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Comment Re:Poor example (Score 4, Interesting) 451

"One Google car, in a test in 2009,..."

One would think that in 6 years some improvements would have been made. Do we have a more current example?

It mentions further down in the article that that particular example has already been corrected.

... For instance, at four-way stops, the program lets the car inch forward, as the rest of us might, asserting its turn while looking for signs that it is being allowed to go.

Submission Samsung to Push Monthly Over-the-Air Security Updates for Android->

wiredmikey writes: Smartphone maker Samsung said on Wednesday that it soon will implement a new Android security update process that fast tracks mobile security patches over the air when security vulnerabilities are uncovered. The South Korea-based maker of popular Android smartphones said that it recently fast tracked security updates to its Galaxy devices in response to the recent Android “Stagefright” vulnerabilities uncovered late last month by security firm Zimperium.

News of the initiative is great for Android users. For years, wireless carriers and phone manufacturers have been accused of putting profits over protection and dragging their feet on regular operating system updates, making Android users vulnerable to malware and other attacks.

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Submission Upgrade to Windows 10 and your kids may no longer be safe->

Mark Wilson writes: Parents who are upgrading their computers to Windows 10 are warned that the move from Windows 7 or Windows 8.1 will obliterate the safety features used to protect children. You may have spent time putting restrictions in place in a bid to keep your offspring safe when using your computer, but Windows 10 will change these child-friendly accounts into standard accounts with no limitations whatsoever.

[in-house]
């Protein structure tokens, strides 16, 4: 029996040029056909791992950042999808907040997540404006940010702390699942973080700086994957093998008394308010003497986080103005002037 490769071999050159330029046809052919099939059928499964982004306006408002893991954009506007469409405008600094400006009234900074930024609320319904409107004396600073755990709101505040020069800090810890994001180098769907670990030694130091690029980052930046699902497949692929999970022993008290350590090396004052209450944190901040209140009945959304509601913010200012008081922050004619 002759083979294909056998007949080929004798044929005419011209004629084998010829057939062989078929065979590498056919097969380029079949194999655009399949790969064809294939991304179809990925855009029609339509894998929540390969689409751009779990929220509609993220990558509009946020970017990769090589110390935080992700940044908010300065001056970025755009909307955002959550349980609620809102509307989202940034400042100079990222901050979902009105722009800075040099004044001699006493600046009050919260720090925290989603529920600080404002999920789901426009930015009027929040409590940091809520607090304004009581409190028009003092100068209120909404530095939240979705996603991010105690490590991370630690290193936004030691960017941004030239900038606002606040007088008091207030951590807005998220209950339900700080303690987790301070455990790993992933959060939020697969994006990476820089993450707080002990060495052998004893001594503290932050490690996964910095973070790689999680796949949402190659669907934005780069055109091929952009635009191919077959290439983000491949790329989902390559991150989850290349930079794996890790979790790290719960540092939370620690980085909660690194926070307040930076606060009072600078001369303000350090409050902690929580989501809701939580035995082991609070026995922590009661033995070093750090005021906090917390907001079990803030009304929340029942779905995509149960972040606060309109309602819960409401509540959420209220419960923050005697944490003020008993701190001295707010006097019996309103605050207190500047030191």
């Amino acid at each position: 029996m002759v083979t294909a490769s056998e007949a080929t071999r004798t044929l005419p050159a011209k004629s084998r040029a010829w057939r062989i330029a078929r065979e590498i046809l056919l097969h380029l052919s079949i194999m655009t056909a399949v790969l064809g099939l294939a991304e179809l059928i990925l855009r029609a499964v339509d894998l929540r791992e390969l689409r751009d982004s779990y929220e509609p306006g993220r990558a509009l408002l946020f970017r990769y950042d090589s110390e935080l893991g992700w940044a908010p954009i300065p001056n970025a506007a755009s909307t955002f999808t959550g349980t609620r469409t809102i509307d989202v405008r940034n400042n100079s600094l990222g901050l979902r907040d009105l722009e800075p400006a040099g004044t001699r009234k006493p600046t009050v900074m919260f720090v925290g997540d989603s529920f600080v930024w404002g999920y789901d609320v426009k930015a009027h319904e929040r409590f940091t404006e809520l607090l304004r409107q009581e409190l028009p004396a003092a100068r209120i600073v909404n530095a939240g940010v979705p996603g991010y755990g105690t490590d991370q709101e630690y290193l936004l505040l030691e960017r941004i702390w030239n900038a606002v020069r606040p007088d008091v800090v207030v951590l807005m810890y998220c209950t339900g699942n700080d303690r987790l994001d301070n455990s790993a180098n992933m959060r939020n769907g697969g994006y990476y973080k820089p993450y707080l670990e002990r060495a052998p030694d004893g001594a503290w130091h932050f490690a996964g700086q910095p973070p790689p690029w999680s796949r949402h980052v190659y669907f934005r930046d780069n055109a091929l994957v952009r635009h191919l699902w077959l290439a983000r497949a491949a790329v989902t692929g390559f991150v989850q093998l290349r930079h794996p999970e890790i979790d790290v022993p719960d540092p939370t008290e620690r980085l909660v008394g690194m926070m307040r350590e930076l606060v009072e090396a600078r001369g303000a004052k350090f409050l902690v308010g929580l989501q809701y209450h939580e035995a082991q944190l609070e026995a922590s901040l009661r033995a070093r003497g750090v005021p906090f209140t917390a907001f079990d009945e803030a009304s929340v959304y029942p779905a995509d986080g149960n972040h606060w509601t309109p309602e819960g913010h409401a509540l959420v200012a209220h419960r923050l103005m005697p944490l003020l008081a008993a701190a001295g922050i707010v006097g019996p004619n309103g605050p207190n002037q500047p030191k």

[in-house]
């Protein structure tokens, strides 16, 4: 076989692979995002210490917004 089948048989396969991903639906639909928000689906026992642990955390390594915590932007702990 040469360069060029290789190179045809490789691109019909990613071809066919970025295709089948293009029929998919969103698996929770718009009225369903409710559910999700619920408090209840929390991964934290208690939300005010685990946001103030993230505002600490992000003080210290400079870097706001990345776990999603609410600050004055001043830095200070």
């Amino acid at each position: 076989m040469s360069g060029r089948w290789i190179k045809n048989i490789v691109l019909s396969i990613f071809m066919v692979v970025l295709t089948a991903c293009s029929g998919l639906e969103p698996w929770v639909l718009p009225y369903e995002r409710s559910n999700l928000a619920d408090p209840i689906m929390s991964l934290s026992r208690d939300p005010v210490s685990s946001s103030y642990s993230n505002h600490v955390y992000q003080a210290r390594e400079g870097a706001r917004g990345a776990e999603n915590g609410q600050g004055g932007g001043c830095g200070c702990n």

The upgrade process wipes out website restrictions, game and app age ratings, time limits, and other parental controls and monitoring options. Unless a parent goes to the trouble of reinstating each of these settings individuals, their children will have unfettered computer access. The discovery, revealed by The Register, will come as a surprise to many, but the worry is that many parents will simply be unaware that their children are not protected. And this is far from being the first time Windows 10 has been criticized.

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Submission SDN switches not hard to compromise, researcher says->

alphadogg writes: Software-defined switches hold a lot of promise for network operators, but new research due to be presented at Black Hat will show that security measures haven't quite caught up yet. Gregory Pickett, founder of the Chicago-based security firm Hellfire Security, has developed several attacks against network switches that use Onie, the Linux-based Open Network Install Environment that competes with OpenDaylight. Being able to exploit the vulnerability to put malware on SDN switches would have full visibility into all of the traffic running through the switch, enabling large-scale spying.
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Submission An Undead SOPA Is Hiding Inside an Extremely Boring Case About Invisible Braces->

derekmead writes: The most controversial parts of SOPA, an anti-piracy bill defeated in 2012 after a massive public outcry, may end up becoming de facto law after all, depending on the outcome in an obscure case that is working its way through the legal system without anyone noticing.

Next week, the US Appeals Court for the Federal Circuit will hear oral arguments in ClearCorrect Operating, LLC v. International Trade Commission, a case that could give an obscure federal agency the power to force ISPs to block websites. In January, The Verge reported that this very legal strategy is already being considered by the Motion Picture Association of America, as evidenced by a leaked document from the WikiLeaks Sony dump.

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"The urge to destroy is also a creative urge." -- Bakunin [ed. note - I would say: The urge to destroy may sometimes be a creative urge.]